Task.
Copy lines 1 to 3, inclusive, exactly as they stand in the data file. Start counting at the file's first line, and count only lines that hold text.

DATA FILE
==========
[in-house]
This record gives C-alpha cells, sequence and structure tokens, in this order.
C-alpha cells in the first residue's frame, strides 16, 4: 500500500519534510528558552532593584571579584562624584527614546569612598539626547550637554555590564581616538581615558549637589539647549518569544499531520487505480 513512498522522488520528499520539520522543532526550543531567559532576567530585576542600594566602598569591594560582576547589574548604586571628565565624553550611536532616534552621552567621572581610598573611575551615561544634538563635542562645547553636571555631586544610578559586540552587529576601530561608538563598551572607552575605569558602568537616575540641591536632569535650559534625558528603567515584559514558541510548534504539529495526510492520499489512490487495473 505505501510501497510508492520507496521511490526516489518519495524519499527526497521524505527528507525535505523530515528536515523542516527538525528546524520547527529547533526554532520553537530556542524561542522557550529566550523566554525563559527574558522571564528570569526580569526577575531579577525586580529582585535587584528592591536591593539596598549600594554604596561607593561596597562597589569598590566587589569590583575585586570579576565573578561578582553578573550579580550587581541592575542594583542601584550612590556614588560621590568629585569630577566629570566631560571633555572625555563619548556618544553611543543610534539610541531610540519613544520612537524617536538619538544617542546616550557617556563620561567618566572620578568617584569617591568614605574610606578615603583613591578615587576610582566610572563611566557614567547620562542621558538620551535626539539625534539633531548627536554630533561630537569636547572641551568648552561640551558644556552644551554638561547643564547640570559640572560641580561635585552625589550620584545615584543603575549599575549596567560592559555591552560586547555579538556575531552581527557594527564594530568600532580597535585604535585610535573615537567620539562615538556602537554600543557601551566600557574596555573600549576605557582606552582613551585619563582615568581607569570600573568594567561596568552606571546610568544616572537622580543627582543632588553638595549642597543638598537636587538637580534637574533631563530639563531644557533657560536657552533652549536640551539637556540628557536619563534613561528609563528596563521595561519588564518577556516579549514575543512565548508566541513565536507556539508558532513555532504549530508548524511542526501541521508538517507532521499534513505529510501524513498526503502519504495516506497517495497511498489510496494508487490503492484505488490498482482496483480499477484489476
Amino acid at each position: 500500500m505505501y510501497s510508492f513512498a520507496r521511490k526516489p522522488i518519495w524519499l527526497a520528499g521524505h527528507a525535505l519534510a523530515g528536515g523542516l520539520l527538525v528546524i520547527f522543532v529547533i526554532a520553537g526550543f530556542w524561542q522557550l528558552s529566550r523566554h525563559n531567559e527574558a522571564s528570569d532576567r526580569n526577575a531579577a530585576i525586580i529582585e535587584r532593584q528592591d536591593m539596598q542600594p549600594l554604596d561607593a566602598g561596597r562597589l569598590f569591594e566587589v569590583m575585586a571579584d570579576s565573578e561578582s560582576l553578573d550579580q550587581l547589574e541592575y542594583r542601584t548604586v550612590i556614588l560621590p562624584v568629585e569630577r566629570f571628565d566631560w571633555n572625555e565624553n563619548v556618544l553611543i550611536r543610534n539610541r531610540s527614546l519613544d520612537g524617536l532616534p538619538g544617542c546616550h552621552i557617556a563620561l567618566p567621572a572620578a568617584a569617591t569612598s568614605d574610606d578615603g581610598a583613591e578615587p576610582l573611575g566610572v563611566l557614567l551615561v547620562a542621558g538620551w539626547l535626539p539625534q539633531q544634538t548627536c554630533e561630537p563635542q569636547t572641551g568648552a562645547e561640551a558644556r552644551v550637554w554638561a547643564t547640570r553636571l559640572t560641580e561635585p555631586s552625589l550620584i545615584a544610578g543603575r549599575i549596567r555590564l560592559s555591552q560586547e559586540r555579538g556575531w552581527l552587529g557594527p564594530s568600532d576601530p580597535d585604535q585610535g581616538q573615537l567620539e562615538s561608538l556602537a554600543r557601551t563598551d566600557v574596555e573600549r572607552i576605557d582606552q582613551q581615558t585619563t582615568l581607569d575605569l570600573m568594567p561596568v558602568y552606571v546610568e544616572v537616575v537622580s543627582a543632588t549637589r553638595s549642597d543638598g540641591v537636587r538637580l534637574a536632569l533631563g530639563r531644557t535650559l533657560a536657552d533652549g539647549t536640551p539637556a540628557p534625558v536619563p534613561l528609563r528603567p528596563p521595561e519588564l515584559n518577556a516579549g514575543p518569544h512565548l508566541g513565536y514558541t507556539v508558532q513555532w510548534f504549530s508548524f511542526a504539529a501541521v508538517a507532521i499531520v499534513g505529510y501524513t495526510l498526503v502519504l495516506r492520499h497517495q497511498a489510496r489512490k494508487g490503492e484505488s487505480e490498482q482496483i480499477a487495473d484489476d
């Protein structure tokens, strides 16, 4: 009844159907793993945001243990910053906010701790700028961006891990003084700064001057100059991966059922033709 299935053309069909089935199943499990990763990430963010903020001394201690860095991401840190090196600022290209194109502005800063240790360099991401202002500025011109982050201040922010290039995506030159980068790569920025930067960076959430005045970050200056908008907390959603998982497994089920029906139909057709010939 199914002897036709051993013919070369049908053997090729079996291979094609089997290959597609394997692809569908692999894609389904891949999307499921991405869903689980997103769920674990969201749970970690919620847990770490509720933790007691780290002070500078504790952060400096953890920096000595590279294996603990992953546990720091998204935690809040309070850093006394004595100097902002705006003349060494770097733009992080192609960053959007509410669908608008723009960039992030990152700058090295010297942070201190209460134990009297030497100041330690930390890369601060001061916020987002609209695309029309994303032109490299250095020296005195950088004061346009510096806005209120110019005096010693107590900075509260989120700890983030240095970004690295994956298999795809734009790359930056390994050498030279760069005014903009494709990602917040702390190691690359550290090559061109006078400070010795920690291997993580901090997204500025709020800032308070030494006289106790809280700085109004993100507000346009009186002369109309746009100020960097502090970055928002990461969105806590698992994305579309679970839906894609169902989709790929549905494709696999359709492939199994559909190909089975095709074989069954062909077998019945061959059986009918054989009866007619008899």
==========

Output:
[in-house]
This record gives C-alpha cells, sequence and structure tokens, in this order.
C-alpha cells in the first residue's frame, strides 16, 4: 500500500519534510528558552532593584571579584562624584527614546569612598539626547550637554555590564581616538581615558549637589539647549518569544499531520487505480 513512498522522488520528499520539520522543532526550543531567559532576567530585576542600594566602598569591594560582576547589574548604586571628565565624553550611536532616534552621552567621572581610598573611575551615561544634538563635542562645547553636571555631586544610578559586540552587529576601530561608538563598551572607552575605569558602568537616575540641591536632569535650559534625558528603567515584559514558541510548534504539529495526510492520499489512490487495473 505505501510501497510508492520507496521511490526516489518519495524519499527526497521524505527528507525535505523530515528536515523542516527538525528546524520547527529547533526554532520553537530556542524561542522557550529566550523566554525563559527574558522571564528570569526580569526577575531579577525586580529582585535587584528592591536591593539596598549600594554604596561607593561596597562597589569598590566587589569590583575585586570579576565573578561578582553578573550579580550587581541592575542594583542601584550612590556614588560621590568629585569630577566629570566631560571633555572625555563619548556618544553611543543610534539610541531610540519613544520612537524617536538619538544617542546616550557617556563620561567618566572620578568617584569617591568614605574610606578615603583613591578615587576610582566610572563611566557614567547620562542621558538620551535626539539625534539633531548627536554630533561630537569636547572641551568648552561640551558644556552644551554638561547643564547640570559640572560641580561635585552625589550620584545615584543603575549599575549596567560592559555591552560586547555579538556575531552581527557594527564594530568600532580597535585604535585610535573615537567620539562615538556602537554600543557601551566600557574596555573600549576605557582606552582613551585619563582615568581607569570600573568594567561596568552606571546610568544616572537622580543627582543632588553638595549642597543638598537636587538637580534637574533631563530639563531644557533657560536657552533652549536640551539637556540628557536619563534613561528609563528596563521595561519588564518577556516579549514575543512565548508566541513565536507556539508558532513555532504549530508548524511542526501541521508538517507532521499534513505529510501524513498526503502519504495516506497517495497511498489510496494508487490503492484505488490498482482496483480499477484489476